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Simulation and emulation: The perfect match

Posted: 09 Feb 2016     Print Version  Bookmark and Share

Keywords:Simulators  verification  EDA  register transfer level  RTL 

Most project teams take for granted simulators—for both analogue and digital design— as they have been around for such a long time, about 40 years now. Hardware emulation has been around for almost as long (30 years, not 40); however, it has only recently become a go-to verification tool used by just about every project team verifying a chip design.

While pundits may predict the departure of simulation from the verification flow and the rise of hardware emulation, they actually co-exist nicely... thank you very much.

In the 1980s, the logic simulator became main-stream, promoted by the Computer Aided Engineering (CAE) industry as the vehicle for design verification. Up to this point, all logic simulators operated at the gate level (by contrast, analogue simulators of that time operated at the transistor level).

In the 1990s, simulation moved up the abstraction level to the register transfer level (RTL) supporting the two most popular hardware description languages (HDLs)—Verilog and VHDL. Towards the end of that decade, the vendors—now called EDA (Electronic Design Automation), which embodied a merger of CAE and CAD—supported both languages in the same tool. Today, all three major EDA players—Cadence, Mentor, and Synopsys—offer their own HDL simulators, with each company holding roughly one third of the market.

Accurate timing modelling, four logic states (0, 1, X, and Z), and multiple logic strengths give the HDL software simulator the breadth to verify both the functionality and timing behaviour of any digital design in any industry segment... up to a point. Due to cache misses and memory swapping, design sizes in excess of about 100-million ASIC-equivalent gates slow execution speed. Such a design size is not a hard limit, and larger designs can be simulated although the speed of execution becomes unbearably slow.

To simulate one second of real data on a 100-million ASIC-gate design clocked at 500MHz in the real-world, for example, a fast simulator running at 10Hz would take 50-million seconds. That is almost 600 days for a large and complex design, unacceptable by rigid schedules, and one second of real data is not realistic for hardware debugging. Thus, typical testbenches aiming at hardware debug using a software simulator may generate data equivalent to one millisecond or less in real time. This would reduce the execution time to a day or less when simulated on a state-of-the-art PC configured with lots of memory—a reasonable target.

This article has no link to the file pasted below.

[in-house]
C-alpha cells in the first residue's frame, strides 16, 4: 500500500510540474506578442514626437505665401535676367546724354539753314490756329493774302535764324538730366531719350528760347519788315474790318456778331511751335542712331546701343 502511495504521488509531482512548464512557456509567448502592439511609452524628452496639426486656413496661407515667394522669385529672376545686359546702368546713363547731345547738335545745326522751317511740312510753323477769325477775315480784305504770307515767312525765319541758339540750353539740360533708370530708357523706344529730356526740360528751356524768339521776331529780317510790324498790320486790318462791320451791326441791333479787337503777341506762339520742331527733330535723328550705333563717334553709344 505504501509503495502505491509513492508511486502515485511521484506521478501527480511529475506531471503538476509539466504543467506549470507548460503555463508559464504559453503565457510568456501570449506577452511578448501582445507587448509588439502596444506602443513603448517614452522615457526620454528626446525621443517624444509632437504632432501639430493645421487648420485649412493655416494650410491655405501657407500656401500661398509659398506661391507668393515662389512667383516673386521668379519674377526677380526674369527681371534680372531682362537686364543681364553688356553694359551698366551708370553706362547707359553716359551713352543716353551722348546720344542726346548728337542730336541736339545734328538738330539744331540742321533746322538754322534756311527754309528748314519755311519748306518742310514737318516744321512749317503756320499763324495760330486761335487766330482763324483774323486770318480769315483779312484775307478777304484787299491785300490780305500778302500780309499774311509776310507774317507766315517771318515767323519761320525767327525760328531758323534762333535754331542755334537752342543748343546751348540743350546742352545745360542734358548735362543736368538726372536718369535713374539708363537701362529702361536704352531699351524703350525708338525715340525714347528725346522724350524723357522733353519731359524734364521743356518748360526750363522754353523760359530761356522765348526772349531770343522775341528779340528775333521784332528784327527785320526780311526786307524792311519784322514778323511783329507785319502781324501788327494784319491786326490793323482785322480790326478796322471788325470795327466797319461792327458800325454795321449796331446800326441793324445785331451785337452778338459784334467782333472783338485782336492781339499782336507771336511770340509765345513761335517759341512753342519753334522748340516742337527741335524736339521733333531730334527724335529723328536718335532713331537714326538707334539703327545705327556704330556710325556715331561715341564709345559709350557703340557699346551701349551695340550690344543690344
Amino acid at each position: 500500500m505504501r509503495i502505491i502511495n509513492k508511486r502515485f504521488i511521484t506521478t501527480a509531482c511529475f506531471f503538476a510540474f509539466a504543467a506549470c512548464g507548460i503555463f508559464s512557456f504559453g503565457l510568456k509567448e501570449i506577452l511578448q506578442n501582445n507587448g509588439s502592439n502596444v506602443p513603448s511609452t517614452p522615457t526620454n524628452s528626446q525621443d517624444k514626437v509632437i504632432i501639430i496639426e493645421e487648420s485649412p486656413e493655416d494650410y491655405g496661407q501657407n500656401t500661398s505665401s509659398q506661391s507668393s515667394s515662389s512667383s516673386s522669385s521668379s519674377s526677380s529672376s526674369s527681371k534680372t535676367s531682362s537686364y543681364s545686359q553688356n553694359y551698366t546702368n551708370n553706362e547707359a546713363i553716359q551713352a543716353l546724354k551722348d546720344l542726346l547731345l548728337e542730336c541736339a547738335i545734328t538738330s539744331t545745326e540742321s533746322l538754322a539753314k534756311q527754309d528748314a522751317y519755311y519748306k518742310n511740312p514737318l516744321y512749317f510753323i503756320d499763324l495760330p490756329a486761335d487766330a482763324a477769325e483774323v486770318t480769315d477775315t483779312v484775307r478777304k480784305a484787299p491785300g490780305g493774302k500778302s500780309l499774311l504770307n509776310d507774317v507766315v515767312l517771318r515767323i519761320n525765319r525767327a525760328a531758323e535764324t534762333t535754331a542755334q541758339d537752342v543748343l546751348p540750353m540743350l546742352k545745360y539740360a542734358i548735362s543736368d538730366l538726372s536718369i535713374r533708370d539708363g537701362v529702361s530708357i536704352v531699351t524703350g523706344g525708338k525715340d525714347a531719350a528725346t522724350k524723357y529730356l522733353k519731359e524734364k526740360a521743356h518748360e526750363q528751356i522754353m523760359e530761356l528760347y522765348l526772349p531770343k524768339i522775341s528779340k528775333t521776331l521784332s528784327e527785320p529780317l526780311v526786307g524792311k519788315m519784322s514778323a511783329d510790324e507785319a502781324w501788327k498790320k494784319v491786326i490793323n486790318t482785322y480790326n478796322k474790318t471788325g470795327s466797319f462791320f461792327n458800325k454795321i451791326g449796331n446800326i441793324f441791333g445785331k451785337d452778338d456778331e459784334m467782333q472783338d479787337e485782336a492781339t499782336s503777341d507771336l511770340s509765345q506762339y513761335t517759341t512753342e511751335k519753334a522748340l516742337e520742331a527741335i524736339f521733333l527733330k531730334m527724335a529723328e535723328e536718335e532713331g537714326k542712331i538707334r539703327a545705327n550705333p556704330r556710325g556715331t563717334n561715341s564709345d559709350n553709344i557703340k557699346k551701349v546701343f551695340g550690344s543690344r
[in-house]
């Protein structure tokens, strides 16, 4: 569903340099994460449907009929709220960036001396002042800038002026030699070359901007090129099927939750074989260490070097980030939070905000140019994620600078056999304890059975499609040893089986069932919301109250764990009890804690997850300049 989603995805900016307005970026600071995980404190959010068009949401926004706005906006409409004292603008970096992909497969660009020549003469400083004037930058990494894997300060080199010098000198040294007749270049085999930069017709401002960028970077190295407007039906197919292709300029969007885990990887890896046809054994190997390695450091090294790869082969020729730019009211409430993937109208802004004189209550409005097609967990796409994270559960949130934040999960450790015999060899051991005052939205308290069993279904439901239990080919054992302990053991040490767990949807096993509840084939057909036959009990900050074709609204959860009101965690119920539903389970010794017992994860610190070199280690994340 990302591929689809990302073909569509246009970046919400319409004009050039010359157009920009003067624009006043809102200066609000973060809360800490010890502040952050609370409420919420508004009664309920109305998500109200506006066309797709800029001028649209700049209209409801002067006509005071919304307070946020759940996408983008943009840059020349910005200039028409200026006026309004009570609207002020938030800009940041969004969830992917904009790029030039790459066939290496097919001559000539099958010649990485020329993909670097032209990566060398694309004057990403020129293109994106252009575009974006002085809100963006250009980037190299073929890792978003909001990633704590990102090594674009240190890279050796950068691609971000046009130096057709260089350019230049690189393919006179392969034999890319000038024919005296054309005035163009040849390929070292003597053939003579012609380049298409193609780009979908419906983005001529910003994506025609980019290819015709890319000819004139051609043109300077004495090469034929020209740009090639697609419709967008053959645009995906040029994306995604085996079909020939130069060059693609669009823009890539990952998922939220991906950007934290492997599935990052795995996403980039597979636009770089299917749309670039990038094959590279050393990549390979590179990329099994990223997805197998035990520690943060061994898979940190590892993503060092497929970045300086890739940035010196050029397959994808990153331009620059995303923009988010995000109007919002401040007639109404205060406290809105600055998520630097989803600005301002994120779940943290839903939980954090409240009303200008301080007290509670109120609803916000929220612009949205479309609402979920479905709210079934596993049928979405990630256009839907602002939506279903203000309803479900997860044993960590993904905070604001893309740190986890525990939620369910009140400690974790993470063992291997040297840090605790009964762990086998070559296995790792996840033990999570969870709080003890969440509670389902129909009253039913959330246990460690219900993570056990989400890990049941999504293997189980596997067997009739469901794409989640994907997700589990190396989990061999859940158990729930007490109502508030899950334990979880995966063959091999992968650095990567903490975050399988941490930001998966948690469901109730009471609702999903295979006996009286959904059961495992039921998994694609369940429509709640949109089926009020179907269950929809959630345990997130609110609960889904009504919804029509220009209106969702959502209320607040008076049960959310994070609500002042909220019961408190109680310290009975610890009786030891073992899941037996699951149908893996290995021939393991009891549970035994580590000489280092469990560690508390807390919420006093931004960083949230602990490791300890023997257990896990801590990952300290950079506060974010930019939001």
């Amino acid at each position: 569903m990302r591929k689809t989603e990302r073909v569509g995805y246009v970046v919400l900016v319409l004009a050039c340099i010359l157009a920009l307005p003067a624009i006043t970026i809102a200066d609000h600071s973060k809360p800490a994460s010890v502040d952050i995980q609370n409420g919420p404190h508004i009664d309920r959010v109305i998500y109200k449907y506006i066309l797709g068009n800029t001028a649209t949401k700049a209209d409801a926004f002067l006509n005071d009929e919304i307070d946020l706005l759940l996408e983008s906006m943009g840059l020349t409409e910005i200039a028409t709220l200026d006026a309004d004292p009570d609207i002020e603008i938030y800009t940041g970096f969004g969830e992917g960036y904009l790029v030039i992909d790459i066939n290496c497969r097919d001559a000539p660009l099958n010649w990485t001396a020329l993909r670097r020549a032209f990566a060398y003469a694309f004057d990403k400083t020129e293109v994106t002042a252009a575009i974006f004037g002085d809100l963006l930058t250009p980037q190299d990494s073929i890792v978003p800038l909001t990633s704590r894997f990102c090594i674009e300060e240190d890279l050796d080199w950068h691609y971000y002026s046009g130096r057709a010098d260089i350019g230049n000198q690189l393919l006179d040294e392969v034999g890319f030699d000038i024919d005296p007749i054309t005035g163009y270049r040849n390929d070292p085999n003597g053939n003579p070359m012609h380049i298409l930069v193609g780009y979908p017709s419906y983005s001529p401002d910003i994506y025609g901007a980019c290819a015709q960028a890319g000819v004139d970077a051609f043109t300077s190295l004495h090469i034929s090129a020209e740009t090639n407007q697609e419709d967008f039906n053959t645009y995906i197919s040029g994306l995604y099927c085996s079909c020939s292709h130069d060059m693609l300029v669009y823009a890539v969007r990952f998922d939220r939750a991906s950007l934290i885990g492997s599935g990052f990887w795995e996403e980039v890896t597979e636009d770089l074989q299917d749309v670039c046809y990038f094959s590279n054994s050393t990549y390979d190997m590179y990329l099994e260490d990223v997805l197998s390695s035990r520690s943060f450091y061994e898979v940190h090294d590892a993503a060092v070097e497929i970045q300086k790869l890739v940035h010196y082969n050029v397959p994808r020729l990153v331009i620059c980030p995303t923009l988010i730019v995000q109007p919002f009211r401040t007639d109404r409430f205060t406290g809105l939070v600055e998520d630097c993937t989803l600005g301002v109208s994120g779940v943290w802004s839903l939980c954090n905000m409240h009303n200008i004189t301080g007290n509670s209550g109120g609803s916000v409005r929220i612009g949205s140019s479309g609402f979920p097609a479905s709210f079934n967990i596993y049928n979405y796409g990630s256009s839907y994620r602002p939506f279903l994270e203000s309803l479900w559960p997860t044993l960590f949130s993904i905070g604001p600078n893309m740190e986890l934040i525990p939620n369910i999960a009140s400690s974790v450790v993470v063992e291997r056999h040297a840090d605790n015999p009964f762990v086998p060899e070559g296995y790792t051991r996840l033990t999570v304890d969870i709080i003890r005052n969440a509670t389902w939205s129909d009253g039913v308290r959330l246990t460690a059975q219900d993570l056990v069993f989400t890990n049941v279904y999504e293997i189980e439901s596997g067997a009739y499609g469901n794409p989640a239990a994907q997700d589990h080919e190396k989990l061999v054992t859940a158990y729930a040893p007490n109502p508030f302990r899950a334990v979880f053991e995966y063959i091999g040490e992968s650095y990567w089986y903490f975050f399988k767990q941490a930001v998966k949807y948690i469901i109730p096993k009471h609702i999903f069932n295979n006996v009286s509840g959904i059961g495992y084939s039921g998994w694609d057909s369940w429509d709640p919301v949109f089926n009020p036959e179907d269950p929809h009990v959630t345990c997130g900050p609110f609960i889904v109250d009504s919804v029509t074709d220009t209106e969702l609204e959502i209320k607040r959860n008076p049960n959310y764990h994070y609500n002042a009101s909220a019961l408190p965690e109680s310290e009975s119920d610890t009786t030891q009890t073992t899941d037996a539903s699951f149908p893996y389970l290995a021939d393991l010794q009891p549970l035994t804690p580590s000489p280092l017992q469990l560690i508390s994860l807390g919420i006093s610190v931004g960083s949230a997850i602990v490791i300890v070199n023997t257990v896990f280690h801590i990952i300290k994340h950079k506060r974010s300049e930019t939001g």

To increase the throughput of HDL software simulators, they can be run in parallel on PC farms, with each PC processing a self-contained testbench. In the above example, a farm with 1,000 PCs would process close to one-billion cycles per day. This impressive processing power is a welcome necessity for running many small block tests in parallel, typical of large regression test suites.

Still, this approach is not suitable to run single monolithic tests that are sequential in nature and that require advancing the design to a "state of interest" for testing following the OS boot-up. That is to say that simulation farms are simply not adequate when it comes to executing embedded software. To process embedded software, it is necessary to execute several billion cycles in sequence, since software programs cannot be split in subsets and run in parallel. The task is inherently a sequential process. For this, hardware emulation is the perfect choice.

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